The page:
You have released the album through Neckbreaker Records based in Germany. How did you manage to get the album released through the label and how has the support been so far?

We have been already working with Neckbreaker for a long time. We got in touch when we were looking for labels to release our first EP. Actually we got in touch thanks to a guy from another label who didn’t like our EP for his roster, but who thought that we would fit perfectly in Neckbreaker. Since then, we’ve been working together. The label released a vinyl version of our debut EP on 2017 as well as different merch during 2018. The truth is that we love to be part of the Neckbreaker family. Martin, the guy running the label, is a die-hard collector and music nerd, so everything he does with his label comes from the passion he has for metal, and that makes his work with the label truly authentic and honest.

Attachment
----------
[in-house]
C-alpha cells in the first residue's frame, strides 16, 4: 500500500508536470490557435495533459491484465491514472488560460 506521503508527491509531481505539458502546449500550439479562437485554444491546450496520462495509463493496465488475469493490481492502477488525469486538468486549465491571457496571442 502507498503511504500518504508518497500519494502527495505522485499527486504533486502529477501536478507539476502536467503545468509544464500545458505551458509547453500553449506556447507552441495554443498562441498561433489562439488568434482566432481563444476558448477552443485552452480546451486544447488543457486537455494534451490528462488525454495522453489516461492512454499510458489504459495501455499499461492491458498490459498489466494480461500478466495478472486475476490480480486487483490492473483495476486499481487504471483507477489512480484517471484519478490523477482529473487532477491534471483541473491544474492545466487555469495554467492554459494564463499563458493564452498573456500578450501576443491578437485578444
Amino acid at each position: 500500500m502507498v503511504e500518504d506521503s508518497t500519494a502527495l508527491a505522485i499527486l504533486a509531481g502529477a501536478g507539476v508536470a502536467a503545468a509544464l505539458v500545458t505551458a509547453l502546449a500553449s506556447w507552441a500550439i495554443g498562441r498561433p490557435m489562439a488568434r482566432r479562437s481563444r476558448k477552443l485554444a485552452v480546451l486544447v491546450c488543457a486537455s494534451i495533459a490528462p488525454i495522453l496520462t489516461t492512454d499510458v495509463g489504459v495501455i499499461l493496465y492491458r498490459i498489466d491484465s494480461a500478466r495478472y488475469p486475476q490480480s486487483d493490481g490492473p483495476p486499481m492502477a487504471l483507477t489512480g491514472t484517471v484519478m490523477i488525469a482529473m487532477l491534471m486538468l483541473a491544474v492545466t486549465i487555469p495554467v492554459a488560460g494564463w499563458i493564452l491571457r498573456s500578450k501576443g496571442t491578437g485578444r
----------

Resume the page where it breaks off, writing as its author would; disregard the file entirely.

Being active for a few years now, how would you say it compares to that of your earlier material and do you think you have found the sound you strive for or will Inert continue to keep experimenting?

I think that our latest material is much more crafted, more mature, a bit more complex than our earlier one. The songs are more technical, much faster. Actually, writing these songs made us push our boundaries with our instruments.

No, I don’t think we have found our sound yet. I don’t know what the future will bring but I’m sure that our next album will be somehow different to this one. People evolve and so does the music of a band. In addition, we like to experiment a bit with our music because it is boring to repeat the same album every time, even though there are many bands doing that hahaha

Are there the main songwriters of songs that take care of everything or is Inert now a band where all members contribute to the songs?

In Inert, I write all the music, and Gustavo writes most of the lyrics as well as his vocal parts. In addition, we produce our music ourselves. Furthermore, with Vermin we took a step further and I was in charge of recording and mixing the album at my own studio (the SpareRoom Sound Studio). So this album is pretty DIY.

Paolo and Martin entered the band when the album was already written so they were not able to contribute much to the songs, however, they gave their personal touch to all their parts.